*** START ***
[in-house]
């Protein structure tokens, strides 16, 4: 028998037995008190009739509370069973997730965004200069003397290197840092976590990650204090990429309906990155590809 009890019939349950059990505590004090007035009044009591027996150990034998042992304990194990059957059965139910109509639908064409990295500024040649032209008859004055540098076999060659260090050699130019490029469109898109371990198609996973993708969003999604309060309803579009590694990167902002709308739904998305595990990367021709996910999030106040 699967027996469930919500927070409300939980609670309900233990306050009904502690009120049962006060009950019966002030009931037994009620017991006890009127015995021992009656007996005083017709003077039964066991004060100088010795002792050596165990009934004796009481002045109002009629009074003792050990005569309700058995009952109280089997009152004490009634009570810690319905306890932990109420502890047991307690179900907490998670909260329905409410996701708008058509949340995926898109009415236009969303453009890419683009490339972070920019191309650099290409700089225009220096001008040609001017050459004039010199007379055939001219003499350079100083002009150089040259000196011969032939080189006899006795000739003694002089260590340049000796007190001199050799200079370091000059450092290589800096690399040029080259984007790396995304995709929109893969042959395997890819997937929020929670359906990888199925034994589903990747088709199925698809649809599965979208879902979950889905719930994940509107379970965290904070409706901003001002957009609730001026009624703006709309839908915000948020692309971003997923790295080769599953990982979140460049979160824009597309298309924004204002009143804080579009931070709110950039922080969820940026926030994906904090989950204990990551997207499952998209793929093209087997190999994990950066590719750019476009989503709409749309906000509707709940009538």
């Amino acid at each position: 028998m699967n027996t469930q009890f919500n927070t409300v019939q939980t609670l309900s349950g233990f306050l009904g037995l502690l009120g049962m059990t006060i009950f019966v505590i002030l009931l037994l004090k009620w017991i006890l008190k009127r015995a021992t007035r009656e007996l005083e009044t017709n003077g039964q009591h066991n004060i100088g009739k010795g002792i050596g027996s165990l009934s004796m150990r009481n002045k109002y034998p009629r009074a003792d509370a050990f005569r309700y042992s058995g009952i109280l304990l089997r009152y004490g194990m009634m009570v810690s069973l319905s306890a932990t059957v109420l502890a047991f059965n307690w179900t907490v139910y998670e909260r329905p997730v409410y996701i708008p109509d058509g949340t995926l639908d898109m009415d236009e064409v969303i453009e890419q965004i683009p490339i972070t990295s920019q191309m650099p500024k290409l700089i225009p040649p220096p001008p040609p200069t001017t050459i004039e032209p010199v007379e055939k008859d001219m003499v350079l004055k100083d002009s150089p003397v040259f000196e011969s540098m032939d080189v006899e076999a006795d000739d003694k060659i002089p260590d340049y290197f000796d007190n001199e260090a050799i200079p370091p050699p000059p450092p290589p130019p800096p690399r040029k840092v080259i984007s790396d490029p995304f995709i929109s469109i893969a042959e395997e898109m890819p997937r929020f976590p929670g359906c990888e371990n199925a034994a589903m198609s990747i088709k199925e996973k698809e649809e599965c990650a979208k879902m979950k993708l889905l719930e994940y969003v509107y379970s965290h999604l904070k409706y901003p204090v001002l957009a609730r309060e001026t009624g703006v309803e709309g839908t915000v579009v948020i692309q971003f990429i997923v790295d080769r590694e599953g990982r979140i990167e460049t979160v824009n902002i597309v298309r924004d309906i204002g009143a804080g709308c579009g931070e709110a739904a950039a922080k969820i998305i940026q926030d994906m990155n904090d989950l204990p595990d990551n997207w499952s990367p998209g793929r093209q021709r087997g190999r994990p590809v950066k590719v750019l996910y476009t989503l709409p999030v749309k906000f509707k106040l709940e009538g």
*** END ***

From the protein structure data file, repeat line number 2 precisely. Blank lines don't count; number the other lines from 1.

């Protein structure tokens, strides 16, 4: 028998037995008190009739509370069973997730965004200069003397290197840092976590990650204090990429309906990155590809 009890019939349950059990505590004090007035009044009591027996150990034998042992304990194990059957059965139910109509639908064409990295500024040649032209008859004055540098076999060659260090050699130019490029469109898109371990198609996973993708969003999604309060309803579009590694990167902002709308739904998305595990990367021709996910999030106040 699967027996469930919500927070409300939980609670309900233990306050009904502690009120049962006060009950019966002030009931037994009620017991006890009127015995021992009656007996005083017709003077039964066991004060100088010795002792050596165990009934004796009481002045109002009629009074003792050990005569309700058995009952109280089997009152004490009634009570810690319905306890932990109420502890047991307690179900907490998670909260329905409410996701708008058509949340995926898109009415236009969303453009890419683009490339972070920019191309650099290409700089225009220096001008040609001017050459004039010199007379055939001219003499350079100083002009150089040259000196011969032939080189006899006795000739003694002089260590340049000796007190001199050799200079370091000059450092290589800096690399040029080259984007790396995304995709929109893969042959395997890819997937929020929670359906990888199925034994589903990747088709199925698809649809599965979208879902979950889905719930994940509107379970965290904070409706901003001002957009609730001026009624703006709309839908915000948020692309971003997923790295080769599953990982979140460049979160824009597309298309924004204002009143804080579009931070709110950039922080969820940026926030994906904090989950204990990551997207499952998209793929093209087997190999994990950066590719750019476009989503709409749309906000509707709940009538």